Thoughts on: Rosa

Last week I criticised The Ghost Monument – otherwise a good episode – for being, at times, patronising. I said, “I’m not opposed to Doctor Who pushing ethical or philosophical lessons, or even trying to appeal to children, but I don’t like feeling like I’m being patronised. Neither, for that matter, do children.” If Doctor Who last week was patronising, this week it was positively unctuous. If last week Doctor Who spoke rather transparently to the kids in the audience, this week it was basically a live-action adaptation of one of those edifying, good-citizen-making children’s storybooks about Inspirational Women Who Changed The World.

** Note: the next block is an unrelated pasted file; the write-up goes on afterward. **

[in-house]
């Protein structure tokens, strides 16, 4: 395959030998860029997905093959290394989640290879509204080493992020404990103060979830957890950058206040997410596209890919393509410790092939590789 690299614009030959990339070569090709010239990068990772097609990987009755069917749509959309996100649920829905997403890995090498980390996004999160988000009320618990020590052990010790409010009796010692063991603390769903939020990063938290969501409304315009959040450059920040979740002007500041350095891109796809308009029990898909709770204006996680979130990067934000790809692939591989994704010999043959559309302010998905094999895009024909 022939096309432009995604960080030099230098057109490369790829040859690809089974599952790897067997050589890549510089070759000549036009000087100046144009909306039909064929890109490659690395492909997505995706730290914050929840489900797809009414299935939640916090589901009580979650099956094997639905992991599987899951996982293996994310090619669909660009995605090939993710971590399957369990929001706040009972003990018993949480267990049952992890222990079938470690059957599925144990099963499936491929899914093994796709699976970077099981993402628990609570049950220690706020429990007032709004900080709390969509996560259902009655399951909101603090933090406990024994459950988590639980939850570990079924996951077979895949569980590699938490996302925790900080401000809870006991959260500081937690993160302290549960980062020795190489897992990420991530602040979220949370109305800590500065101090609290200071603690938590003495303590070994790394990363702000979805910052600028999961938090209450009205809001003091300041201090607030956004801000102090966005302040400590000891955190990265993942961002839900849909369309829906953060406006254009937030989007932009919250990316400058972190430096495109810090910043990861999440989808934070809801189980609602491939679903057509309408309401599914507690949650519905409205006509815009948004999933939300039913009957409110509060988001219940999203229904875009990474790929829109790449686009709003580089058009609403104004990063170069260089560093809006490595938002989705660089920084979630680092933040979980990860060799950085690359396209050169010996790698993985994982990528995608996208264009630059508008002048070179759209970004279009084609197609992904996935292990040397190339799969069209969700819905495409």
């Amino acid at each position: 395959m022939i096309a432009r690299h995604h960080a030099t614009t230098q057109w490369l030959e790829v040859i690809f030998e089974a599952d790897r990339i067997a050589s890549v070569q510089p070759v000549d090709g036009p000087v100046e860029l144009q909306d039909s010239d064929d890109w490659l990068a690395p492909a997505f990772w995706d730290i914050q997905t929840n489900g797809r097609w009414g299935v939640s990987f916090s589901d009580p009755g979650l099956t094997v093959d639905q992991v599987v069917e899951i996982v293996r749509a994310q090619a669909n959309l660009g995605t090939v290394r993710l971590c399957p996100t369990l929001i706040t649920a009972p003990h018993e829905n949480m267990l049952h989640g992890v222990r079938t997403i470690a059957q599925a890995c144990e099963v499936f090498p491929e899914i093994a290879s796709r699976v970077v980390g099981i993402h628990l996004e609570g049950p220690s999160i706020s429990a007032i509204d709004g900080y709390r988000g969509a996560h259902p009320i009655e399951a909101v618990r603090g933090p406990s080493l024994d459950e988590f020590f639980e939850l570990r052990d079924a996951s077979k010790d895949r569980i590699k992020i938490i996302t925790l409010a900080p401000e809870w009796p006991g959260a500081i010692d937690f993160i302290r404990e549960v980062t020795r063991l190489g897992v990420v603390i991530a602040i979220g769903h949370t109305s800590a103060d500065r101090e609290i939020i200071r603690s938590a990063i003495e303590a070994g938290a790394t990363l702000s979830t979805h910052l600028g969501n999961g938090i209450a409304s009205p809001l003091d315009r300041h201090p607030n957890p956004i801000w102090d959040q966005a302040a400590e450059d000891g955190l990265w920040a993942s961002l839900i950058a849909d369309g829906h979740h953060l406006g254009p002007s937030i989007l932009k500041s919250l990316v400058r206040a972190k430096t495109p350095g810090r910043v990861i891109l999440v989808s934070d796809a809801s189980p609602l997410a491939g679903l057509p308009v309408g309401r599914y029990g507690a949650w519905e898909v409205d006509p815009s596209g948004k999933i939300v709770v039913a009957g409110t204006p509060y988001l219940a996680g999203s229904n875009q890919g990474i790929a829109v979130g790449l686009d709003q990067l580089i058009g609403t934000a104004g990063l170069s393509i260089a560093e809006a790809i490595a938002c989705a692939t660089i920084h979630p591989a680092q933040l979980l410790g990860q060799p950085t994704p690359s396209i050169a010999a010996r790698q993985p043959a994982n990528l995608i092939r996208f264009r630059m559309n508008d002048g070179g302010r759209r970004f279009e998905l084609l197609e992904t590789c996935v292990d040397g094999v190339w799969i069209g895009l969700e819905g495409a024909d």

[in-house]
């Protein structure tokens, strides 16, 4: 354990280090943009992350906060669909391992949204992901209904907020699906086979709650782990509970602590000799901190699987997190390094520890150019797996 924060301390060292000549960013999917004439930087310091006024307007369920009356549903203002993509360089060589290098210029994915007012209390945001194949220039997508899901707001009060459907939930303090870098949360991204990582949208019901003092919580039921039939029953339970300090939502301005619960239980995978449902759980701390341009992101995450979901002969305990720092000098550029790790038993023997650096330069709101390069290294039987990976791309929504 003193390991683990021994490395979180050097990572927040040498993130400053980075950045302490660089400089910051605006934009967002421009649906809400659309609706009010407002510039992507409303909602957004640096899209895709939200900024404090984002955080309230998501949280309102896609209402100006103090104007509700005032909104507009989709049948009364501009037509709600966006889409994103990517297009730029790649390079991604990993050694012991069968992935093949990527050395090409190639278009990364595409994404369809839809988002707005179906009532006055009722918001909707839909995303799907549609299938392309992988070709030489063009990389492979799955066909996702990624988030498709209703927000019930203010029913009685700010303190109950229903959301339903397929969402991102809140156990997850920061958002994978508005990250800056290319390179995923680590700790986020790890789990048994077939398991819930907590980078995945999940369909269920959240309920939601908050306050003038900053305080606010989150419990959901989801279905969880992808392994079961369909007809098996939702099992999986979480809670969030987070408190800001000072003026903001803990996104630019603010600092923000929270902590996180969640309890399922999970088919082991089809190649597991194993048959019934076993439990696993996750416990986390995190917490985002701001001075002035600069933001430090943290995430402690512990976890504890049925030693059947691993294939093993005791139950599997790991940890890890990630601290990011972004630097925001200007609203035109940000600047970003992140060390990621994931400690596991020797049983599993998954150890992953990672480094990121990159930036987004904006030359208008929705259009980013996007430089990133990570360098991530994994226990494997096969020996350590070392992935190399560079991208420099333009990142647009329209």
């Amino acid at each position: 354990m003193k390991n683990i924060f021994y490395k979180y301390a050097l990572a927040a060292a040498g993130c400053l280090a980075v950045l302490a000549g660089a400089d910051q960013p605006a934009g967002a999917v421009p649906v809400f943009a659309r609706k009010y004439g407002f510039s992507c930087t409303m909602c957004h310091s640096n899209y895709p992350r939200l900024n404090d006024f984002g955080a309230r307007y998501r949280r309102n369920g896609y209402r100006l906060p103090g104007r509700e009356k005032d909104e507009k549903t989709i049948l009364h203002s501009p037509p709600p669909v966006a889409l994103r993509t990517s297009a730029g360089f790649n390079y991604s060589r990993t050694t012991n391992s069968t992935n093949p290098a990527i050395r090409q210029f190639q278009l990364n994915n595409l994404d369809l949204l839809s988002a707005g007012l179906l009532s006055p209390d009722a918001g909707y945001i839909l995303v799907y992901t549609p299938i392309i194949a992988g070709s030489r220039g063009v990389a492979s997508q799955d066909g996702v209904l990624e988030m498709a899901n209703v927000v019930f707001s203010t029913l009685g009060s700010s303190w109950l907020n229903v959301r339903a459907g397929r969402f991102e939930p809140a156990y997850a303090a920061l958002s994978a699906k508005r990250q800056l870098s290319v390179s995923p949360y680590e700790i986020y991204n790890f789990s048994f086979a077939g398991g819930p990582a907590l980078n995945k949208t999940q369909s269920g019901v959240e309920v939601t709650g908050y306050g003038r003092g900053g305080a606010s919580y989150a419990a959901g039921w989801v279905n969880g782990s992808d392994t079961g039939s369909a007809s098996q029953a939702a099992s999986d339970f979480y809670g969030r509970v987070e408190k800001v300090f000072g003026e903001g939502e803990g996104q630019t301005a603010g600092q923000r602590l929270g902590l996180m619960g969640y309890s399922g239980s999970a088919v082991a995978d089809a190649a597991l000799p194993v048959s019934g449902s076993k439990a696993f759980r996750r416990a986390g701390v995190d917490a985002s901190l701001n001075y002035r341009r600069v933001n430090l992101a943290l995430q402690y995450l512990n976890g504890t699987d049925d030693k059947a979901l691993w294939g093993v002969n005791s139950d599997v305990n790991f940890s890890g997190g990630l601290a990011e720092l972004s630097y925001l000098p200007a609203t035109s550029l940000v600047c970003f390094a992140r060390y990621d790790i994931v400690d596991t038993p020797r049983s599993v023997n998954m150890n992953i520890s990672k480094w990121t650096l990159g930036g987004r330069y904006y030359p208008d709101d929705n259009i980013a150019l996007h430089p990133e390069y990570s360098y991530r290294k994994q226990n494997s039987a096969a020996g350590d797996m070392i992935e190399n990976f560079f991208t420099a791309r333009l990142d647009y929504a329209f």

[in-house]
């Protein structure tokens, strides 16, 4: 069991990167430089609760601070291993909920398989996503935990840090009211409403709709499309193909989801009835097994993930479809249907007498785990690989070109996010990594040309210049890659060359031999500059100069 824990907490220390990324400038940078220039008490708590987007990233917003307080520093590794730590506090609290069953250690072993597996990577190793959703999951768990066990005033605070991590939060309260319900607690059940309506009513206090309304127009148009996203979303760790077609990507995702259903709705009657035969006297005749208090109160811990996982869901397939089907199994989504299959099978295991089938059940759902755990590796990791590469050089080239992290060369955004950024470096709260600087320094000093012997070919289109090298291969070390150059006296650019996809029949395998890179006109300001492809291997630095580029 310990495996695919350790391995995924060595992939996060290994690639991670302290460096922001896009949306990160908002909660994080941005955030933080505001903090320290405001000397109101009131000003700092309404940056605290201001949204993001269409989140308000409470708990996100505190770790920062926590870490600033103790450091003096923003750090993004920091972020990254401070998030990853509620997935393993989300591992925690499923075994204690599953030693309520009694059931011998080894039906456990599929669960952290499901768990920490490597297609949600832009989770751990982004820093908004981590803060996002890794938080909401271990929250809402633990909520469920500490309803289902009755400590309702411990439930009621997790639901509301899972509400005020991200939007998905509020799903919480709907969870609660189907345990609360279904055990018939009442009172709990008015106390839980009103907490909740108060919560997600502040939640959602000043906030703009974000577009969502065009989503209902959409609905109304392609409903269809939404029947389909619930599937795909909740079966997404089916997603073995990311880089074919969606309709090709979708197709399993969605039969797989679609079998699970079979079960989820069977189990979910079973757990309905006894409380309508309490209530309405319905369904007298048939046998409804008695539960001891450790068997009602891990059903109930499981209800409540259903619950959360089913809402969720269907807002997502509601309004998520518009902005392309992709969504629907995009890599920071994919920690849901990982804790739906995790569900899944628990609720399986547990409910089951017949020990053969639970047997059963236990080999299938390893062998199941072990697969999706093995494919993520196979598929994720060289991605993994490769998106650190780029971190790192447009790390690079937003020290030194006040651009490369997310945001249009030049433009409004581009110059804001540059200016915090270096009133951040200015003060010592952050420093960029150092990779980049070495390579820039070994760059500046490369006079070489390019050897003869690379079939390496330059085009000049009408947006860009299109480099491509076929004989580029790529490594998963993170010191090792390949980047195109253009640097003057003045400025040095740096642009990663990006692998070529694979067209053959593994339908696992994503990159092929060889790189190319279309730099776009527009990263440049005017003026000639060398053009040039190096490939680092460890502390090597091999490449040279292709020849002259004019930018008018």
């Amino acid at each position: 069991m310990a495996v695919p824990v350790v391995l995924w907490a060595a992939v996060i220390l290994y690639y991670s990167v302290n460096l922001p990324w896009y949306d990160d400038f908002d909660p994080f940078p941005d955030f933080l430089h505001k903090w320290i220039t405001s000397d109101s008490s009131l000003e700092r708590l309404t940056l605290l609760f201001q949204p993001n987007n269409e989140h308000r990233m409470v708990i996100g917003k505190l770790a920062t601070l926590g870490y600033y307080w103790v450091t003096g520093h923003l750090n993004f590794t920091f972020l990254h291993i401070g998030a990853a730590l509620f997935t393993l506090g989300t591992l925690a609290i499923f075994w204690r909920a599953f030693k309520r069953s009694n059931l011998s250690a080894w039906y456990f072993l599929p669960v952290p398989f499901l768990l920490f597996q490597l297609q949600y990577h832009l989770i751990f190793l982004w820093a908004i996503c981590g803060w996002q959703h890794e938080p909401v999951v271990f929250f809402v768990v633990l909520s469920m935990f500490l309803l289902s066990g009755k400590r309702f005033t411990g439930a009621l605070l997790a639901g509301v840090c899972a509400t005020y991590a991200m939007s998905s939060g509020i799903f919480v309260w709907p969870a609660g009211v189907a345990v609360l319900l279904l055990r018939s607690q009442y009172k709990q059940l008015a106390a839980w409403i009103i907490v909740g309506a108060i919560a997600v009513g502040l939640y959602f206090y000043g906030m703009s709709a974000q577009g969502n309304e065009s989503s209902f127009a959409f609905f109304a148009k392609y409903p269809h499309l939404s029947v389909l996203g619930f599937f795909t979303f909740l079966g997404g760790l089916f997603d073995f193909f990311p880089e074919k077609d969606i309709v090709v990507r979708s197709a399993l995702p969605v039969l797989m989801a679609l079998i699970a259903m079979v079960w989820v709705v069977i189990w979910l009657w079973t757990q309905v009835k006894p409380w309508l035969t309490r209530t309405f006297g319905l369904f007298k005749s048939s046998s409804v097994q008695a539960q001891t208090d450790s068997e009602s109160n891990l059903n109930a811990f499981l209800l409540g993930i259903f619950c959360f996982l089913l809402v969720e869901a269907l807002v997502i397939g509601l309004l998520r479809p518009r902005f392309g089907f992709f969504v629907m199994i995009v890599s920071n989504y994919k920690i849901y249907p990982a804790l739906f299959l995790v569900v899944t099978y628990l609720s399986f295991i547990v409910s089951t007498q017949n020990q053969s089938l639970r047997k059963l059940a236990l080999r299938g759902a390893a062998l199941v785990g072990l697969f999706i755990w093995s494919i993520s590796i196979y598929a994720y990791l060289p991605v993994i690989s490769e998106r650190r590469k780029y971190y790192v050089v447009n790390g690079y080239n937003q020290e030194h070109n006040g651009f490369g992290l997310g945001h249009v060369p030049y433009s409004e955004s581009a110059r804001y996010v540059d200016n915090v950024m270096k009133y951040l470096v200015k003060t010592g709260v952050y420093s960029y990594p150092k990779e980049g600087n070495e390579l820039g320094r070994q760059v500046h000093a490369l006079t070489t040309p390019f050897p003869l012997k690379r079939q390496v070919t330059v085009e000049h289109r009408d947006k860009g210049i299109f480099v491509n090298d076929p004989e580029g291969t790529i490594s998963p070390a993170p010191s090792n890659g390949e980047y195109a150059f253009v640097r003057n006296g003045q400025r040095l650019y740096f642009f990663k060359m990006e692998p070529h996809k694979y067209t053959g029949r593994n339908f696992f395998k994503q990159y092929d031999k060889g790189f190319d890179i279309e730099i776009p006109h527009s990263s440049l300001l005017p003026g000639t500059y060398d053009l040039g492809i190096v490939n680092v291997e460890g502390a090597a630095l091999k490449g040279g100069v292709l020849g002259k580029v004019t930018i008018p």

And, as they would say in Sheffield, there’s nowt wrong with that. As I said, there’s nothing wrong with Doctor Who pitching itself at children – it is a children’s show, even if I would prefer it to pitch itself at me – but there’s a right and a wrong way of doing it. There’s appealing to children and there’s being patronising. There’s speaking to children in language they understand and that’s meaningful to them, and there’s treating them like idiots. Children aren’t idiots, and they know when they’re being patronised. In entertainment terms, the elementary rule of “show, don’t tell” surely applies even more emphatically when making TV for children.